A curious piece of pop-music history was made recently when Wham’s festive-season classic Last Christmas made it to the number-one spot in the UK charts, 36 years after the song was released.
It’s evidence of the enduring popularity of George Michael, the iconic singer-songwriter who co-founded the pop duo in 1981 with Andrew Ridgeley. Decades after Wham disbanded – and four years after Michael’s death – his catchy, emotionally complex songs continue to resonate.
That love and affection is felt here in Sydney, too. Look no further than the community’s embrace of the two-storey mural of Michael that musicians and housemates Paul Mac and Jonny Seymour commissioned for the side of their Erskineville home in early 2017.
The mural by street artist Scott Marsh depicted Michael in saintly rainbow-hued garb holding a large spliff. But it quickly took on significance far greater than Michael and his music, becoming a symbol of hope in the months leading up to the same-sex marriage plebiscite in November 2017. Although Australians ultimately voted to legalise same-sex marriage, the national debate had a lasting detrimental impact on the LGBTQIA+ community.
So you can imagine the devastation felt by the queer community and allies when the mural was crudely defaced in late 2017 by a group of young men who claimed it violated their Christian faith.
The mural, its symbolism and its coalescing effect is the inspiration behind The Rise and Fall of Saint George, a concert of 15 original songs – with music by Mac and lyrics by multi award-winning playwright Lachlan Philpott – that will be performed on January 15 as part of the Sydney Festival.
“The mural and the stories around it seemed a good way to cover a part of Australian history that is particularly important … it’s not forgotten, the things people were asked to put up with for a decision that could so easily have been made in a less harmful way,” Philpott tells Broadsheet.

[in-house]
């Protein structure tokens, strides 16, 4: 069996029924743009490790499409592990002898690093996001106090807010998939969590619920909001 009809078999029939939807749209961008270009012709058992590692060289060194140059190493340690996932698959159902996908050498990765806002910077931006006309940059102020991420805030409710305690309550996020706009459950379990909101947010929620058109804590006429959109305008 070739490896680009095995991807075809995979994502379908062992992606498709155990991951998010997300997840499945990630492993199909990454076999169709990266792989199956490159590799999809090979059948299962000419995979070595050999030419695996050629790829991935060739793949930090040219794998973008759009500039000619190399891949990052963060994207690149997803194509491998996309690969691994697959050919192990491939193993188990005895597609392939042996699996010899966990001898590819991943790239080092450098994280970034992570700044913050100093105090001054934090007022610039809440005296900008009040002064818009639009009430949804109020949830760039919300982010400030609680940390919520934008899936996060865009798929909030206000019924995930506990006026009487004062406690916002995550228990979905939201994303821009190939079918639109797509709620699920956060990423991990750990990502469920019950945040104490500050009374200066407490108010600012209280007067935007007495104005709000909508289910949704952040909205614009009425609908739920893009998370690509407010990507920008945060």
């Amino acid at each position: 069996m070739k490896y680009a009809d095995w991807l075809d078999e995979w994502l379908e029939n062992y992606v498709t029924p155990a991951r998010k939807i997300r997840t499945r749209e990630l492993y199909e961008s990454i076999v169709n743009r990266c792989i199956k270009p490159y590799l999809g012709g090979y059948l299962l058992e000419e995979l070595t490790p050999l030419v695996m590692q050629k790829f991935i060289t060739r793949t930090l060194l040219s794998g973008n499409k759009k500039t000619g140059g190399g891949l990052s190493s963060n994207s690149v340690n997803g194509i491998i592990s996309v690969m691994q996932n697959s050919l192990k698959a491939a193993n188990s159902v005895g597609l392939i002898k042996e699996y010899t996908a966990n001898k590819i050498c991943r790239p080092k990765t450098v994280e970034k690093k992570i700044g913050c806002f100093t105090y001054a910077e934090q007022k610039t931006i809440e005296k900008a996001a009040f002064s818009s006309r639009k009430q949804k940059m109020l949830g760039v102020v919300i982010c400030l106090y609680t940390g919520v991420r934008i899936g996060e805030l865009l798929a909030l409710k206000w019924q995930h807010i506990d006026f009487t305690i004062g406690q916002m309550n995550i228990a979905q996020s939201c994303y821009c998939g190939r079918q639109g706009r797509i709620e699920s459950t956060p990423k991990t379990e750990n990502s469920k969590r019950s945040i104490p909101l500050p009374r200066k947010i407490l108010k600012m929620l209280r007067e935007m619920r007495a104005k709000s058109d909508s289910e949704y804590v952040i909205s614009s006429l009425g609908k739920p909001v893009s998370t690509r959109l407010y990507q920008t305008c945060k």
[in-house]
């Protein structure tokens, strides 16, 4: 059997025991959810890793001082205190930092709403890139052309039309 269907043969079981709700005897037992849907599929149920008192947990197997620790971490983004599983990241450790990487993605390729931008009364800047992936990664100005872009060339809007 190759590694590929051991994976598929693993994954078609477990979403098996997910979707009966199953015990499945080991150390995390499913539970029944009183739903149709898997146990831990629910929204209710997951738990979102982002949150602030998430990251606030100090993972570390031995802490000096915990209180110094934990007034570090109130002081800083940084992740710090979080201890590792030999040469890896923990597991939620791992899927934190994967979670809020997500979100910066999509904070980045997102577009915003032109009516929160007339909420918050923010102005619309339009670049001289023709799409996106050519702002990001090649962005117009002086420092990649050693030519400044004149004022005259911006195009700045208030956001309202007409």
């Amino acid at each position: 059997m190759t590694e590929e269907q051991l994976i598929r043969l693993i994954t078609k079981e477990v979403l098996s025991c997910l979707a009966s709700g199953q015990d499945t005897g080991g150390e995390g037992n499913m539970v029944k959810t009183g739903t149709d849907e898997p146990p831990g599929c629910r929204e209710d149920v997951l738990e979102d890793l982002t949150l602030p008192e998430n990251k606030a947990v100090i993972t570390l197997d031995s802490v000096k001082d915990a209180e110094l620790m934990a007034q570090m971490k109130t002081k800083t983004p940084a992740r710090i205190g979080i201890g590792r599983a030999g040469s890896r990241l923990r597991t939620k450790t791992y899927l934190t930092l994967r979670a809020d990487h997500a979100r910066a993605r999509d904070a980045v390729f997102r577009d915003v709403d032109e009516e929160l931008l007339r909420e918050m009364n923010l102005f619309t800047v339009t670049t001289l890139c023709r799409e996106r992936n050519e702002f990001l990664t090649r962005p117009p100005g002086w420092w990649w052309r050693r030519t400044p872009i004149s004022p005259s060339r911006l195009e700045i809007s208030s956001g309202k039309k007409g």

The friendship between Mac and Michael is well documented – Michael would often spend summers in Sydney and the pair regularly collaborated on musical projects. But Philpott felt it was the story of Michael himself – along with the mural and its destruction – that would have the biggest impact.
“We’ve gone back to what made that story speak to people at that moment: the role the mural had in this community, the shock of the destruction of something that wasn’t doing anyone any harm in the first place.”
For their first collaboration, Mac and Philpott wrote a series of songs and musical compositions that were performed at Mardi Gras in 2019 and Melbourne’s Midsumma Festival in 2020. They’ve expanded the concept for this year’s Sydney Festival, with renowned dance-theatre director Kate Champion directing.
The 65-minute show incorporates an eclectic mix of musical styles – from the electronic-pop Mac is renowned for to Gilbert and Sullivan-inspired comic opera. The Inner West Voices community choir (reduced from 90 to 30 singers due to Covid restrictions) will perform alongside seven Sydney-based artists, including Ngaiire, Marcus Whale, Jacqui Dark and Andrew Bukenya (who also hosts the festival’s Darlo Supper Club). Philpott will join his fellow choristers on stage for the first time and Mac will be on stage throughout.
“People ask, ‘What is it you’re making? Is it a concept album performed live? Is it an oratorio?’ We still don’t really know what it is, except it’s live music with a theatrical and audiovisual element – but I don’t know if it needs a label,” says Philpott.
What it is is a show that reminds us of the power of community spirit in the face of darkness. It’s a story of resilience and hope. It’s a story everyone could learn from right now.
“The story of what happened to the mural is such an interesting way to remember that part of history and the damage that can happen to a community, but also how a community can come together and get over a trauma,” Philpott says.
As for the mural, it seems Marsh has had the last laugh. “It’s just been redesigned by Scott for all to see. Now George is riding in on a unicorn, it’s a very powerful image, a lovely ‘fuck you’ and a beautiful work of art,” Philpott says, chuckling.
The Rise and Fall of Saint George will be performed at The Headland, Barangaroo as part of the Sydney Festival on January 15. The event is sold out, but you can join the waitlist or watch it via livestream.